The recent floods in Australia, like the droughts that preceded them, are reminders of the power of nature.
Unlike many other natural hazards, their frequency puts them high in importance on the list of natural disasters for most countries.
Clearly, heavy rainfall is implicated in causing a flood disaster.
But vulnerability to flood loss is generated by human action. Many settlements are located near rivers, which also serve as transport routes and sites for protected harbours. Fertile alluvial soils adjacent to waterways attract farming communities.
Common methods for dealing with this vulnerability include one or more of six options - structural protection, compensation, regulation, relocation and education, along with improved long-term flood prediction and shorter-term warnings.
But all are problematic, for a variety of reasons. Structural protection measures such as stopbanks prevent the river in peak flow flooding naturally into depressions which detain water, releasing the flow in the river, thus preventing the river reaching danger levels further downstream.
Flood dams need to be carefully managed, which includes resisting the temptation of having them double as reservoirs for municipal water supply.
Another problem with large-scale investment in and reliance on structural protection measures to ameliorate the impact of flooding is that they can induce a false sense of security.
Both of these considerations are relevant in the case of Brisbane, which had put its faith in the Wivanhoe dam built to protect the city from a recurrence of the great flood of 1974.
The compensation option raises issues related to fairness and freedom of choice. Should a home or business owner who locates on flood-prone land reasonably expect to receive reparation from the Government when the inevitable deluge occurs?
What is an unacceptable risk in one place, where there is no chance of government relief when a flood occurs, may turn out to be quite an acceptable risk at the same place where there is an expectation of financial bailout or government compensation package. Relief aid generally works to ensure the same people and areas will be affected again and again, since it discourages taking action to avoid, reduce or mitigate future events.
Another option is to make flood insurance mandatory with the view that insurance premiums will work with market forces of cost-benefit.
Regulation, relocation and education are often the preferred flood management tools. Where the flood damage risk is clearly high, people can be guided towards adopting appropriate land use practices.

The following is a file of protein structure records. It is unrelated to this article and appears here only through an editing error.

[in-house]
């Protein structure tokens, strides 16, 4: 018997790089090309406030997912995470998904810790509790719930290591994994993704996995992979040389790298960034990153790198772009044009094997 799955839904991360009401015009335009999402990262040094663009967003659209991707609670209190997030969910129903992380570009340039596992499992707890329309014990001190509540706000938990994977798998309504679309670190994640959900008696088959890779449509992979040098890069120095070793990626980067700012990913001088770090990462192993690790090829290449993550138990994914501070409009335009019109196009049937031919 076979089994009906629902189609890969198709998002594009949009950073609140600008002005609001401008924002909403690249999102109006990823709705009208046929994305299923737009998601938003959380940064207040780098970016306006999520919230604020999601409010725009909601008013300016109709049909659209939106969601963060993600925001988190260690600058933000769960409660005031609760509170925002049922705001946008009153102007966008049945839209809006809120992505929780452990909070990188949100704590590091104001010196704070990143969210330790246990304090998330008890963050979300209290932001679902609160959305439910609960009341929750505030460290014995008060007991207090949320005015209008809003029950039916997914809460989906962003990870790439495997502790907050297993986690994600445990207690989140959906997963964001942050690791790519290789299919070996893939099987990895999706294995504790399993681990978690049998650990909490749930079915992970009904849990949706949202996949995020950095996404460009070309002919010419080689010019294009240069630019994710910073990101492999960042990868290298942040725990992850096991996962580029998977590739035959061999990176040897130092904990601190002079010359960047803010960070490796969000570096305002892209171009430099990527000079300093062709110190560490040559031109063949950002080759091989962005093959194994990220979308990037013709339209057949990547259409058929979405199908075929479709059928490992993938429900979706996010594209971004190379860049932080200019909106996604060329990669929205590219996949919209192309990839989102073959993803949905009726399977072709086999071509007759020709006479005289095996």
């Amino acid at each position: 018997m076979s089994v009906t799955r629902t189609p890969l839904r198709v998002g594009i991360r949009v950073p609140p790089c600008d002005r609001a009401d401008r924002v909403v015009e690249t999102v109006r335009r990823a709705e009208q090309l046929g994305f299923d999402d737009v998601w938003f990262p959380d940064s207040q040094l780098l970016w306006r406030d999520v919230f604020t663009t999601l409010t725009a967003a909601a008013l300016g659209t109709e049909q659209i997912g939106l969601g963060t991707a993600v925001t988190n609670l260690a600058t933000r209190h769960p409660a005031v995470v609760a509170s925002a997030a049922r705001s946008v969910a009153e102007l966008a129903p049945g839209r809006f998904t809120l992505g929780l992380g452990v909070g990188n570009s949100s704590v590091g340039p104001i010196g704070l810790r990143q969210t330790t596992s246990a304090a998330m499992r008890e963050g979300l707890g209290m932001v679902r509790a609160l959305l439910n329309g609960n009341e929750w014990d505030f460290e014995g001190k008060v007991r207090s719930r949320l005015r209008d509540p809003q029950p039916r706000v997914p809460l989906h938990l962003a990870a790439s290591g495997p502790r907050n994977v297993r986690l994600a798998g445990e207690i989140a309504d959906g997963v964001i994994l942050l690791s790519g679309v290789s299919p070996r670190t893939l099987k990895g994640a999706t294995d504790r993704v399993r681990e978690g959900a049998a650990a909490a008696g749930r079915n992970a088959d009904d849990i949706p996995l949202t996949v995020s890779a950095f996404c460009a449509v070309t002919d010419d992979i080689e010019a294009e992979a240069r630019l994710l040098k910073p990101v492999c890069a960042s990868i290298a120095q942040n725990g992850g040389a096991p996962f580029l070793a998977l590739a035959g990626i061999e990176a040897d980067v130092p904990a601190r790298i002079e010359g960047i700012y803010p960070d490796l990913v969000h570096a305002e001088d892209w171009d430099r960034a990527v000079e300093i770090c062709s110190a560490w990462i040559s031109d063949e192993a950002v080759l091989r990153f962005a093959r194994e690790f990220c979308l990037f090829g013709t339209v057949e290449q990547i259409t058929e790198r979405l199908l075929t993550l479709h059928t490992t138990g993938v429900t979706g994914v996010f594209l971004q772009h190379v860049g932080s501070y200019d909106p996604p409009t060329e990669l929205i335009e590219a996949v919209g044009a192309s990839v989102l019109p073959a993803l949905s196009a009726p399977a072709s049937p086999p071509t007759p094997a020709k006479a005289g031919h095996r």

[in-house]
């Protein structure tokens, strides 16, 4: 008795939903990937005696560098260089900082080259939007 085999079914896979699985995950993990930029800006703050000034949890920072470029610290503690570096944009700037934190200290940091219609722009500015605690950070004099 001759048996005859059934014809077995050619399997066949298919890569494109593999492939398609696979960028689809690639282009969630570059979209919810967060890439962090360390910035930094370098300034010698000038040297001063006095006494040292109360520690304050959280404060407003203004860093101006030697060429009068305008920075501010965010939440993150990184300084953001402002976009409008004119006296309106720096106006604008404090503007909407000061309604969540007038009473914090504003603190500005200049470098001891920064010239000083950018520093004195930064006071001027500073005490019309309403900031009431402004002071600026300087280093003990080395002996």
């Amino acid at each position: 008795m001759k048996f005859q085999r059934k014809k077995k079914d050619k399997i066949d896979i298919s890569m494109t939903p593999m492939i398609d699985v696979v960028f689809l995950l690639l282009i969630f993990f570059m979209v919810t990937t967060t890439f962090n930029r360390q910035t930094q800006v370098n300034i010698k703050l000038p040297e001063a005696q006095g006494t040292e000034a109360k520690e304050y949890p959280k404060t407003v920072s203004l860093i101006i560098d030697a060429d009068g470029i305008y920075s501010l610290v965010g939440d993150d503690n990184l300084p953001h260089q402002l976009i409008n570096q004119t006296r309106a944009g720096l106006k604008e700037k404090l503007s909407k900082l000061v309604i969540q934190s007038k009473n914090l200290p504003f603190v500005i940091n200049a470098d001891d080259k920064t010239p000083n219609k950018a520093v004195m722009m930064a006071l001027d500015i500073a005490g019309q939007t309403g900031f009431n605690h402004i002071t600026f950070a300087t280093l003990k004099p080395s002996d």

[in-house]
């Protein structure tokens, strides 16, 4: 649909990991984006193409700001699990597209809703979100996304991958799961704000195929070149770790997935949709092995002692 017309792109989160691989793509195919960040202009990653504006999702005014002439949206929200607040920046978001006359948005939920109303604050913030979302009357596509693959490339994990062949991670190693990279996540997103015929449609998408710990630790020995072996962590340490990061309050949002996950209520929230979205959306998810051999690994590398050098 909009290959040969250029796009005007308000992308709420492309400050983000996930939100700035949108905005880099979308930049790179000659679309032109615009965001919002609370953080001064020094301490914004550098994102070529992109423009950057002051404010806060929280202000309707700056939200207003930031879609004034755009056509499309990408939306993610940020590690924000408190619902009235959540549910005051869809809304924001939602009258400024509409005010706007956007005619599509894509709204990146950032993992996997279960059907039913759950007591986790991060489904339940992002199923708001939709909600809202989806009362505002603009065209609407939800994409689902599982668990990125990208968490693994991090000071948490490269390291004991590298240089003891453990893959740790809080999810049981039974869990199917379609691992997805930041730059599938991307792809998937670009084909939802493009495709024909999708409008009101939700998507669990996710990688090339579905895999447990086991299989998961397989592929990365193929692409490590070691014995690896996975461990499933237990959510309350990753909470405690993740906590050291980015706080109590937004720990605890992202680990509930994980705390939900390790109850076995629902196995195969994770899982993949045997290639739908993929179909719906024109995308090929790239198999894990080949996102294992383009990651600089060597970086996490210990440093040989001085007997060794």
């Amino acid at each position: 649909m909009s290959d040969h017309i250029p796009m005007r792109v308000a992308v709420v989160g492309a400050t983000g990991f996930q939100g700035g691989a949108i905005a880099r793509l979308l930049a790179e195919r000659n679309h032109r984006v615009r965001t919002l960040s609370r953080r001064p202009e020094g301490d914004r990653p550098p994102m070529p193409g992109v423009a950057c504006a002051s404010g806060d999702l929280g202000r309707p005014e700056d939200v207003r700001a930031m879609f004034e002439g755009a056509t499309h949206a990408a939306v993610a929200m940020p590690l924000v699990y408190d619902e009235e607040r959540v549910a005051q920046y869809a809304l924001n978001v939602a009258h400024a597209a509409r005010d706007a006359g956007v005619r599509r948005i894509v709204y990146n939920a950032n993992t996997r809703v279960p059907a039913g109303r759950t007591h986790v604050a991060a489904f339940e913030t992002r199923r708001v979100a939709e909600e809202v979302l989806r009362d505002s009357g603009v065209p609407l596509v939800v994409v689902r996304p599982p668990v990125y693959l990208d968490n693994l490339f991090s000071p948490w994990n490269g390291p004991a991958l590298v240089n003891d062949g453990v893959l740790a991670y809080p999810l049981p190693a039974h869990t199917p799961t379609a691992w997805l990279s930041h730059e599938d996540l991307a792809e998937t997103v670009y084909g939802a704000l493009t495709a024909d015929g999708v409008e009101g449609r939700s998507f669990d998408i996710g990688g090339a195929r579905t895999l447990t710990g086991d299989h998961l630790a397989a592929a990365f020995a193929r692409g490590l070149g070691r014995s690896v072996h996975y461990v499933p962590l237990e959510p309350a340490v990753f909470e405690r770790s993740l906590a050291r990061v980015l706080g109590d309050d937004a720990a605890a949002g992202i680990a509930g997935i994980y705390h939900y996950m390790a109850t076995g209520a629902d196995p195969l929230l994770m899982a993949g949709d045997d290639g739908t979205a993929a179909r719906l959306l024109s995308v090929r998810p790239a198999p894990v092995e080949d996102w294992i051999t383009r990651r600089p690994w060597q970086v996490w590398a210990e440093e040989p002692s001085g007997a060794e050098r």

Land could be classified according to flood risk and land use, regulating land use accordingly, such as rezoning commercial and residential land as recreational and replacing buildings with parks and golf courses on flood-prone land and relocating flood-sensitive activities.
Flood predictions can be quite misleading and are often misunderstood. The return period probabilities of floods are statistics that are really human inventions based on conjecture, not factual data.
For example, it is false to assume a 50-year flood will occur or be exceeded once every 50 years. A case in point is flooding during 1998 in Greymouth where a 13-year as well as 36-year flood occurred in the same year.
Instrument records of past climate for most places seldom exceed 50 to 100 years.
In terms of identifying patterns' natural processes, this is a minute fragment of time. Using it as a reference is like composing an annual budget based on one week's expenses.
The biggest problem of all stems from the almost universal expectation that climate of the near future will resemble the recent past and that it is highly probable that past experience will repeat itself.
In other words, decision makers in flood and drought risk assessment operate in a framework where climate is treated a stationary process.
Stationarity is a statistical concept that means the fundamental statistics of climate do not vary and change over timescales of relevance to decision makers.
It assumes that the probability of occurrence of climatic events leading to flood peaks, droughts, annual river flow peaks does not change when shifted in time. Consequently, statistical parameters such as the mean and the variance also do not change over time.
Important questions arise. What if the stationarity assumption has been compromised by climate change? What if it's true that changing climate has affected the global water cycle, as has been claimed by some in the scientific community under the catchy banner "stationarity is dead"?
- Chris de Freitas is an associate professor in the School of Environment at the University of Auckland.